The Odyssey

Trek Connect
Time Machine

Teacher Zone
Latin America Kevin Dispatch

The Ventanillas: A View to Die For - Twice!

These ruins bring a smile to my face!
Just imagine that, when you die, people will weep, bring flowers, have a ceremony, and bury you, but how would you like it if they were to then...DIG YOU UP AGAIN? Well, overlooking the Valley of Otuzco, I saw a burial site called the Ventanillas that you wouldn't believe. Archeologists are still unsure as to which culture created this site, but they think it was utilized as early as 600 B.C. The people entombed in the ventanillas were being entombed for the second time!

Otuzco is less than five miles away from Cajamarca, and I had to take a bumpy, unpaved road to get there. As I entered the valley, I noticed the usual signs of rural life: cornfields, trees, grazing cows, running chickens and people carrying baskets of food. The valley was surrounded by enormous grassy hills and was divided only by the Chonta River, all of which could best be seen from the ventanillas.

In this ancient civilization of Otuzco, one thing was for certain: as in all other civilizations, at the end of your life, you would eventually...die. The only uncertainty was where they would put you after you died. Well, if you were just a common person, perhaps a farmer like most people, then you would be buried near your home, probably in the corner of your backyard as an reminder to your family of how close to them you were, and should always remain. But if you were a person of nobility, then you would first be buried deep within the low-lying valley, either near your home or in a cemetery. But you'd better not get too comfortable there, because they would eventually dig you up again.

That's me preparing to enter the darkness within
Of course, the villagers were kind enough to wait about two or three years until most of your flesh had rotted away before disturbing your remains and carrying you all the way up the hill to your new resting place, in the ventanillas. Ventanillas is a Spanish term from the word "ventana," or "window," which is exactly what the ventanillas looked like carved out of the rocks high above the valley. None of them were much larger than about one square-foot and they're not carved very deep into the rock. In fact, they didn't really look large enough to fit a whole person into them, and certainly not an entire skeleton. That's because, when they put your skeleton into the little ventanilla, they would fold you up into a squatting position with your legs in front of you as if you were holding them close to your chest with your arms. It certainly looked less comfortable than being stretched out flat on your back, but you were dead anyway and didn't really care.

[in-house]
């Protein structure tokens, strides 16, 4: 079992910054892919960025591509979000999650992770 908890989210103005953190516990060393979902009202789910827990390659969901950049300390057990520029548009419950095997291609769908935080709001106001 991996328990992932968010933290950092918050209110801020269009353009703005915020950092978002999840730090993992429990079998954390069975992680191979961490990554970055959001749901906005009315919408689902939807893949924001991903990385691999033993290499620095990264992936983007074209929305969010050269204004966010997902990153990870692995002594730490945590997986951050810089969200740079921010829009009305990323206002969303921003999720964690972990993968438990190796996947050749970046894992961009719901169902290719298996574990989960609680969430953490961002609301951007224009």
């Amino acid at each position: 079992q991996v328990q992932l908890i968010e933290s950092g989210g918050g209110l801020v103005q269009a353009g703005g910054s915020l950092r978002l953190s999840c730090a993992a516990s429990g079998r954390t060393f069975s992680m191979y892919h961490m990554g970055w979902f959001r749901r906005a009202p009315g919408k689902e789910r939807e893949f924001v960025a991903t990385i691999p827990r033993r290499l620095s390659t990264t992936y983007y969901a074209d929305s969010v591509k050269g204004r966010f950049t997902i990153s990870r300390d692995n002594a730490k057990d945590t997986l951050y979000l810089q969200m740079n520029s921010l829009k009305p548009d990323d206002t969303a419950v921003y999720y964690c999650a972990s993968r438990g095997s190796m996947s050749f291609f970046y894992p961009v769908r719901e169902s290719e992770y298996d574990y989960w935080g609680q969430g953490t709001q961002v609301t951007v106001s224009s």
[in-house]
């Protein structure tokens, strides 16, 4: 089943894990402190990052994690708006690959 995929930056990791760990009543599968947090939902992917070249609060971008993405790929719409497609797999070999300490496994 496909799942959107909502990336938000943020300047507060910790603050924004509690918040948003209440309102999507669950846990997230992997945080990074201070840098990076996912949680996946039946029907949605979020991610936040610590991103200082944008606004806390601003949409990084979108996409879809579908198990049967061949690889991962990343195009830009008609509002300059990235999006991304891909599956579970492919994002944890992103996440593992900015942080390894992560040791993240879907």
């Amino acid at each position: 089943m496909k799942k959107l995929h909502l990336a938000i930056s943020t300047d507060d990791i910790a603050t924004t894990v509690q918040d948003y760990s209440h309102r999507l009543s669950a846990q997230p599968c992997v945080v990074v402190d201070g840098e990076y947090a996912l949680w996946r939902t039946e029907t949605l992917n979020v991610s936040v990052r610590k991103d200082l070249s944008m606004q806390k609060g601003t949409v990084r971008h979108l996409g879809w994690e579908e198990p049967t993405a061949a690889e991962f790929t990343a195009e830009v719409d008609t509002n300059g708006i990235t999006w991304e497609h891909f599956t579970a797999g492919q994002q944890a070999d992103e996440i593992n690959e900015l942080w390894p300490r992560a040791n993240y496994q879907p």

The entrance to the amzing maze of tunnels
The villagers were sure to include your favorite gold or silver jewelry and any other precious stones or pottery you owned as they stuffed you into your ventanilla. In fact, if you were lucky, your entire family may have even had it's own tunnel, where you would all be entombed together. Some of these tunnels were over 12 feet deep and contained up to 13 different ventanillas for you and your relatives. Another advantage of being put in a tunnel is that you were more likely to remain protected from the rain. Although you were crammed into this window, your privacy was kept, since the front of each ventanilla was covered with a large rock. There, you would stay safely closed up for hundreds of years until grave-robbers or archeologists eventually got to your ventanilla.

These ventanillas looked pretty strange high up on the side of a hill overseeing the Otuzco Valley. There were actually hundreds of them still left, despite the fact that so many of them have already eroded away due to weather and time. I found it strange to see a house nestled among the ventanillas with what was certainly the best view in the area. Imagine walking outside of your home each day and seeing this extraordinary archeological site, and the entire valley and village below. Actually, with a view that spectacular, I myself felt fortunate enough that I didn't have to be a twice-buried nobleman to enjoy it!


Monica - Wanted: A Solution to the Puzzle in the Desert
Kavitha - Corruption by Corporate Conquistadors
Shawn - Snake-Cats at the Lanzon de Templo Viaje
Kevin - Hungry? How about some Cuy?
Shawn - Inspiration at High Elevations: Huapi Mountain
Making a Difference - Constant Threat at Big Mountain
Meet Kevin | Kevin's Archive
Meet Kevin
  Basecamp | Trek Connect | Time Machine
Home | Search | Teacher Zone